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Legal Rights and Privacy

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Abortion is legal and protected in Oregon. This page includes information about both your legal and privacy rights. Below, you will find information about the following topics:

  • ​Abortion is legal in Oregon.
  • You do not need to be a resident of Oregon or a U.S. citizen to get abortion services in Oregon.
  • Oregon has no restrictions on abortions based on how far along in pregnancy you are.
  • There are also no required waiting periods before receiving an abortion.
  • There are no restrictions on getting medication abortion pills by mail within Oregon.

While medical providers may refuse to give you abortion services based on their personal beliefs, they cannot interfere with your legal right to choose to have an abortion. If you are refused an abortion, please know there are providers who will help you obtain abortion services in Oregon. See here for where to get an abortion in Oregon.

If you have any questions about your legal rights to abortion in Oregon, you can call the free and confidential Oregon Reproductive Rights Hotline at: 503-431-6460. You will be connected to an Oregon lawyer who can answer your legal questions about Oregon law or who can refer you to a different Oregon lawyer who is licensed to practice outside Oregon (or an out-of-state lawyer/hotline) if your question goes beyond Oregon law.​

You can also visit the Oregon Department of Justice's Q&A webpage on abortion law in Oregon here.

The U.S. Department of Health and Human Services has a website to help people understand their reproductive health rights, including your right to access abortion.​

People outside of Oregon can visit the repro legal helpline for legal information and advice about abortion laws in other states.

More information about abortion rights for immigrants can be found in this resource from the National Immigration Law Center.  

Minors who are 15 years and older can consent to medical services, including abortion services, without parental/guardian consent (ORS 109.640(3), as amended by Oregon Laws 2023, Chapter 228, Section 8).

Minors under the age of 15 can consent to an abortion without parental/guardian consent only in the following circumstances: 

  • If the health care provider reasonably believes that involving the minor’s parent/guardian may result in the physical or emotional abuse or the neglect of the minor.
  • If the health care provider believes that requiring consent of the minor’s parent/guardian would not be in the minor’s best interest. In this circumstance, the health care provider is required to seek the agreement of another health care​​ provider in a separate medical practice or facility. (ORS 109.640(2)(b), as amended by Oregon Laws 2023, Chapter 228, Section 8).
If you need help understanding how this applies to you, reach out to one of the abortion clinics listed on the Where to Get an Abortion webpage.

Your right to privacy when visiting a health care provider:

Federal and state patient privacy laws protect your health information, and your health information generally cannot be released without your permission. There are exceptions. For example, your protected health information can be disclosed without your consent by a health care provider:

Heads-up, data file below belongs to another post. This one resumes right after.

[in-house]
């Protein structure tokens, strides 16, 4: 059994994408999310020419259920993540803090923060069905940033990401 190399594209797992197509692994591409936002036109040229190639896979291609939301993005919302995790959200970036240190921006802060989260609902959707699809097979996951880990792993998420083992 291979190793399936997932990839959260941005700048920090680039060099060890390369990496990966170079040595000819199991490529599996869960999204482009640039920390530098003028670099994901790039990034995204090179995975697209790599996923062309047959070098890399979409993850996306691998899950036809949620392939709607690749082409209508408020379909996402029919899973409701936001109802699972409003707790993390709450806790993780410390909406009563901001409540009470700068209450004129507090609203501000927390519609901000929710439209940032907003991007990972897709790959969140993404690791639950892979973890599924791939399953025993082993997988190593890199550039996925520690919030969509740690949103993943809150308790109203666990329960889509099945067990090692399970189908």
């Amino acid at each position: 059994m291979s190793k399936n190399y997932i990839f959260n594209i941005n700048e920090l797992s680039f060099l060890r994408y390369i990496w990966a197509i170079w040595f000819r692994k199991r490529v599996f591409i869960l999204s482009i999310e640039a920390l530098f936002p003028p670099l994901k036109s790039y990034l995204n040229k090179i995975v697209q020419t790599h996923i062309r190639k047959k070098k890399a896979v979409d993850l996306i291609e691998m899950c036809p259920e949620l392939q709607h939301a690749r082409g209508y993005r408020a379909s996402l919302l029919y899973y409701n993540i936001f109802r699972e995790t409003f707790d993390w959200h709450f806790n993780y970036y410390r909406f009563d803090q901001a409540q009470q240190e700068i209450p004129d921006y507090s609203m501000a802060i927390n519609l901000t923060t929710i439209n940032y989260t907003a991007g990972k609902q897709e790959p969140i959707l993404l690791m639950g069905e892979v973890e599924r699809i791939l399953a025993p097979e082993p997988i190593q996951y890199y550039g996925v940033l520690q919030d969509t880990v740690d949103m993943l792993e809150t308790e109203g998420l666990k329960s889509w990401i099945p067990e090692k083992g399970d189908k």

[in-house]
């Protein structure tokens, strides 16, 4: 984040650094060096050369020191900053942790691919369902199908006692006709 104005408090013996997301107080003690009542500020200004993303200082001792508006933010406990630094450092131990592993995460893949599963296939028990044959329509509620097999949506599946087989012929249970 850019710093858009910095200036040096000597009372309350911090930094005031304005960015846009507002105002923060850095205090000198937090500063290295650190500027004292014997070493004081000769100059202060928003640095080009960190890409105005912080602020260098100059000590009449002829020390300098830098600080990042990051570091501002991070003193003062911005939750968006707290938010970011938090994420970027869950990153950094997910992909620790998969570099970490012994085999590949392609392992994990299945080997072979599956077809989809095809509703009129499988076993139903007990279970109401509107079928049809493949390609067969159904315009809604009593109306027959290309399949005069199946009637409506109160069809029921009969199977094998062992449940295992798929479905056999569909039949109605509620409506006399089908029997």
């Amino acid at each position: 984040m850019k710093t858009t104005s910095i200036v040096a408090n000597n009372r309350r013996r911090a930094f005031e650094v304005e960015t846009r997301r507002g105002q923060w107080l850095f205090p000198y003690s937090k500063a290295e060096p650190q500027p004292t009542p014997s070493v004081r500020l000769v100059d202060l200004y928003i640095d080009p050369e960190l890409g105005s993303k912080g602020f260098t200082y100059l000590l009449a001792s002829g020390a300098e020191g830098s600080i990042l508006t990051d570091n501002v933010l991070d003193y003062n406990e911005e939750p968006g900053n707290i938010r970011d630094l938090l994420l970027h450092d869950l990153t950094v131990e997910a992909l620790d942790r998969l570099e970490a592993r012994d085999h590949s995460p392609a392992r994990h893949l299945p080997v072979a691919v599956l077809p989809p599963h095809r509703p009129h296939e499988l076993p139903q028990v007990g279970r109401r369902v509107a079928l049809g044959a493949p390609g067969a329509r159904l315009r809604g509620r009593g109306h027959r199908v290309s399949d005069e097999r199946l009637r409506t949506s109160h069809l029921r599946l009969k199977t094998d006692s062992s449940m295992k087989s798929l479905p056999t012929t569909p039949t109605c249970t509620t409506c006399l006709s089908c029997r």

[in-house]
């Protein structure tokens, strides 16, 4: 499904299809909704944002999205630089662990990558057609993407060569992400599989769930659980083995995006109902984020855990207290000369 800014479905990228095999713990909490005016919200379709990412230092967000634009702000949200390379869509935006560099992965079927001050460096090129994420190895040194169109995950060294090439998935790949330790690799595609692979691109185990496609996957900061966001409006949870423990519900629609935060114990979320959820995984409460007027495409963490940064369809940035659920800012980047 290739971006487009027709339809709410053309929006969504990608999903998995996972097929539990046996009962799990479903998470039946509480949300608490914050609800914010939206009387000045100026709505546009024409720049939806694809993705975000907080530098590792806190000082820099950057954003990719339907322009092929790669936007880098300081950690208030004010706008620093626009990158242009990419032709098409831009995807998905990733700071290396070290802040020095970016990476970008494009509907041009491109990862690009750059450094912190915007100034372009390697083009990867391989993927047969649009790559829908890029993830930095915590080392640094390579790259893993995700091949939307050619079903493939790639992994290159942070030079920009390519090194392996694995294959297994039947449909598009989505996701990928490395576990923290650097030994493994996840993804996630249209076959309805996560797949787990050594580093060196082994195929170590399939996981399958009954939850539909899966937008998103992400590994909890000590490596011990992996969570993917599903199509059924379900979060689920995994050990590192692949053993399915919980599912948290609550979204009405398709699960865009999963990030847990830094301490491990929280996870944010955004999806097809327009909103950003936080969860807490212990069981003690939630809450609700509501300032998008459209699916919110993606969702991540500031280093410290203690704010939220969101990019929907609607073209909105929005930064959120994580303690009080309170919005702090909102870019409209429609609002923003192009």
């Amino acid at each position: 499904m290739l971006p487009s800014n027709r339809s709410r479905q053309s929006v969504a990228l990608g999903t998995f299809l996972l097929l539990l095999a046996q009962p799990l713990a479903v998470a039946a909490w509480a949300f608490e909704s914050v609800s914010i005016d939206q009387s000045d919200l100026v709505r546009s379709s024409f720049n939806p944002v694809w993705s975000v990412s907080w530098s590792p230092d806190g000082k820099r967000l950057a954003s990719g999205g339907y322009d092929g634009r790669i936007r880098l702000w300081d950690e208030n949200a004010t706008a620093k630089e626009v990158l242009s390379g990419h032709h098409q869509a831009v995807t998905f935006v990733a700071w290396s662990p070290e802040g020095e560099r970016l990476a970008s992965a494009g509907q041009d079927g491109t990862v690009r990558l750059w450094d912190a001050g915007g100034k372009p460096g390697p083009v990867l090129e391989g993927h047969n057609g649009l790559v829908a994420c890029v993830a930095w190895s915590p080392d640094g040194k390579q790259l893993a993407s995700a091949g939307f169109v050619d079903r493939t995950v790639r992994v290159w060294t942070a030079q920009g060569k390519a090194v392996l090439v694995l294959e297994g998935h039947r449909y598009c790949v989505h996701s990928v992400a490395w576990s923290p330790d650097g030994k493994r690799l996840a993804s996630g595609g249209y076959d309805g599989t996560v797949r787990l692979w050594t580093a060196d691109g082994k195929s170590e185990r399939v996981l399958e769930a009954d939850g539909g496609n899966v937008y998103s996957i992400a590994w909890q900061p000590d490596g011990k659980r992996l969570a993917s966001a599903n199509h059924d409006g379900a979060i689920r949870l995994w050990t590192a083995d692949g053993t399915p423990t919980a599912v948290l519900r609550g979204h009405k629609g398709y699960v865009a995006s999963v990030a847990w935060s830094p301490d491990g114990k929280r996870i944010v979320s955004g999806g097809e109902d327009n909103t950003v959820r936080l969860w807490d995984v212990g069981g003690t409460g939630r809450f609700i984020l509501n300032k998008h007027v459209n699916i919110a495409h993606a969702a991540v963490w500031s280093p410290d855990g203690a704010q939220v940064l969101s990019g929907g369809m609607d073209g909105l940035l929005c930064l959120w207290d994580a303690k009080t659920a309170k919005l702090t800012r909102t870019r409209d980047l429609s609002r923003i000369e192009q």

• ​For purposes of treatment or payment
  • If reporting is otherwise required by state law (like reporting certain diseases to public health authorities, or child abuse reporting)

In 2024, a new federal rule went into effect that makes sure information about reproductive health care stays private and protected. If a person receives reproductive health care that is lawful under the laws of the state where they received the care, then that information can’t be shared or used by a health care provider or health plan to conduct an investigation.

Youth under 18 have specific privacy and confidentially rights. More information can be found here.

While patient privacy laws apply to most health care organizations, including the clinics listed on the Where to Get an Abortion webpage, they do not apply to all persons or institutions that collect your personal health information. For example, some ​​clinics, like crisis pregnancy ​centers, or apps, may not be subject to federal and state privacy laws depending on whether they transmit any health information electronically. 

Health insurance and privacy:

Some of your medical information is also shared with your insurance provider. Under Oregon law, you have the right to have your insurance plan send protected health information directly to you instead of to the person who pays for your health insurance plan. People of any age, inc​luding youth, can make this request. For more information on this law and how to request protected health information, visit Oregon’s Department of Financial Regulation’s Patient right to privacy.

Make sure you talk to your health care provider about your privacy concerns.

If you are concerned that someone may find out about your abortion through your computer or phone history, you should think about digital privacy. There are steps you can take to keep your searches, location, and text messages private.

See below for resources to help you keep your online activity private: 

In 2017, Oregon passed the Reproductive Health Equity Act, otherwise known as RHEA. RHEA codified into state law a person’s right to receive an abortion, as well as a health care provider’s right to provide an abortion. 

In 2023, Oregon lawmakers expanded upon RHEA by passing HB 2002​​​, establishing the broader fundamental right for people to make decisions about their reproductive health, including the right to use or refuse contraception, to continue their pregnancy and give birth, or to terminate their pregnancy.